Locum junior doctors to have salaries cut from September
HSE agency employee reforms will also see some consultants receive a pay increase
Locum junior doctors will receive a cut to their salaries as of September 1st. File photograph: Thinkstock
Locum junior doctors will receive a cut to their salaries as of September 1st, while some locum consultants will see their salaries increase.
The changes are being made because the contracts for agency employees expired in 2015 and the Health Service Executive (HSE) is only now implementing the changes.
“The current agency rates were considerably higher than the rates being paid to direct medical employees of the HSE in accordance with the Department of Health consolidated salary scales,” a spokeswoman for the HSE said.
“The new rates represent a narrowing of this salary differential and were arrived at following detailed consideration of same,” she said.
According to data released to The Irish Times, salaries for locums will drop for doctors with grades ranging from senior house officers (SHOs), or non-consultant hospital doctors (NCHDs), up to consultants classified as “Consultant Type A”. Consultants classified as “Consultant Type B” will see a salary increase.
Junior doctors, or SHOs, can currently expect to bill €320 for an eight-hour shift between 9am and 5pm on Monday to Saturday. This will drop to €272, or by 15 per cent, under the new rates.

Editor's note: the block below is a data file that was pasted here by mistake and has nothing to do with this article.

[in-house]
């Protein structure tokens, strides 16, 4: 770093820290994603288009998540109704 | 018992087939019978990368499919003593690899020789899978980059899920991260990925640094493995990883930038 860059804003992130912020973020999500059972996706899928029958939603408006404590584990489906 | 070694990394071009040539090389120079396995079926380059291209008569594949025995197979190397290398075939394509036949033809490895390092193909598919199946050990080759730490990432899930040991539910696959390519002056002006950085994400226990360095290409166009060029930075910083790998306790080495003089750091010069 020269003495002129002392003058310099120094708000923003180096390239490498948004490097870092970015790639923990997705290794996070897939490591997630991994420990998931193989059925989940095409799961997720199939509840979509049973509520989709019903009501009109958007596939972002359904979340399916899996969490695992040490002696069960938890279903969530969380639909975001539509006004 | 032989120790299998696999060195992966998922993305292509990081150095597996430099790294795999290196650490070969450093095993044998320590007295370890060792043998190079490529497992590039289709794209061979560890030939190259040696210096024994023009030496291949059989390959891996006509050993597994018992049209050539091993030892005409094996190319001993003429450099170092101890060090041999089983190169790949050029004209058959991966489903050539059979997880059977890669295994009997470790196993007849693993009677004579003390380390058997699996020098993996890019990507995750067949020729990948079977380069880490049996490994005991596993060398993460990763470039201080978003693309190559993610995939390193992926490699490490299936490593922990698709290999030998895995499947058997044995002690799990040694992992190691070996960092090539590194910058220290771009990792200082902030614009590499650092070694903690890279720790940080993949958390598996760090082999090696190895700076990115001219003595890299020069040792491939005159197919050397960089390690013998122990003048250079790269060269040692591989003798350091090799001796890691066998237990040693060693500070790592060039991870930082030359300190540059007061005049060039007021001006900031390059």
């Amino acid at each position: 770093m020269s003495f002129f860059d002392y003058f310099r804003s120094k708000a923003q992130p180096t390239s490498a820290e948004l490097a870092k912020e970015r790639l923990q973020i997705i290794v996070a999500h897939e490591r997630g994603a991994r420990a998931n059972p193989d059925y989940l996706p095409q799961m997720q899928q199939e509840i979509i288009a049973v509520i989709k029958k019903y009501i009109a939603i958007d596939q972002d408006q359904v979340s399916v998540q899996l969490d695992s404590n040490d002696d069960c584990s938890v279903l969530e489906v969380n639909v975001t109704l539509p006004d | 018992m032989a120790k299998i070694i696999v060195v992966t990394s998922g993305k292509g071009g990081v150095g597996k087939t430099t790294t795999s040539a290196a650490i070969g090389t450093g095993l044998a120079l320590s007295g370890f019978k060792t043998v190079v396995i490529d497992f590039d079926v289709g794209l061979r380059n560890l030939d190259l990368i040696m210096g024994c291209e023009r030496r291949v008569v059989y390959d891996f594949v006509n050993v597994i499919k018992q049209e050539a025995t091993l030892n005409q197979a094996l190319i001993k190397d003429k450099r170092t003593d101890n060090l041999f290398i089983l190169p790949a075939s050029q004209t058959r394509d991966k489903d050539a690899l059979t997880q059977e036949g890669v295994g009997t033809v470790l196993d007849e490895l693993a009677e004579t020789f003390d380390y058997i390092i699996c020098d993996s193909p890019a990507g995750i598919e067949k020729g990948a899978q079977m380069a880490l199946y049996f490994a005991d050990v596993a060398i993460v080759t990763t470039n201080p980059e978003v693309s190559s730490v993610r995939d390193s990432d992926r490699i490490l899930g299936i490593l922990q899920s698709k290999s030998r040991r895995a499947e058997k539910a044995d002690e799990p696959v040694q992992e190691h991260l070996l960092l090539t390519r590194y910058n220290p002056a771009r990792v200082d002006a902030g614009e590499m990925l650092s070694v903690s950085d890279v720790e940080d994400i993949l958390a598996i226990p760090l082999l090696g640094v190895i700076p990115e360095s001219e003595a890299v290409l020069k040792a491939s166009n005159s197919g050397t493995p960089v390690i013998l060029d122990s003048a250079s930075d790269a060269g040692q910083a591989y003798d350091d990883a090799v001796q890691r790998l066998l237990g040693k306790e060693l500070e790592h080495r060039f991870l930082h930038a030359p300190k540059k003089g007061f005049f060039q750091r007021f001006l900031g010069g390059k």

Some consultant doctors will also see their locum salaries reduced for a daytime shift, albeit by a lesser amount. Consultants classified as “Consultant Type A” are currently paid €760 for an eight-hour shift between 9am and 5pm on Monday through to Saturday. They will see their remuneration drop to €720, or by 5.2 per cent.
“Type B” consultants will see a salary increase for the same shift. Their remuneration goes from €696 to €720, or an increase of 3.5 per cent. The difference between type A and type B consultants is that the former may not engage in private practice while the latter may under certain conditions.
Locum doctors, who are essentially freelance doctors, are typically paid by an agency which is ultimately paid by the HSE. The salary they earn per shift is more than that of a contracted or full-time employee.
Asked when all doctors will be informed of the changes, a HSE spokeswoman said “these doctors are not employees of the HSE, they are employed directly by agencies”. The new pay framework will be in operation until September 1st, 2021.
In February, the Irish Hospital Consultants Association said the HSE spent more than €113 million in 2015 on medical agency services.
One current job advertisement on an agency website looking for a consultant gastroenterologist in Cork for 242 days is offering remuneration of more than €173,000.
A spokeswoman for the Irish Medical Organisation (IMO), a representative body for doctors, said the high level of HSE spend on locum doctors was “indicative of a service that struggles to recruit doctors and then struggles to retain those that it has recruited”.
“The consequence of this is that patients are denied care, or receive care only after they have endured delays. The IMO would urge the Government to tackle the recruitment and retention issues facing the health service as a matter of the utmost urgency,” she said.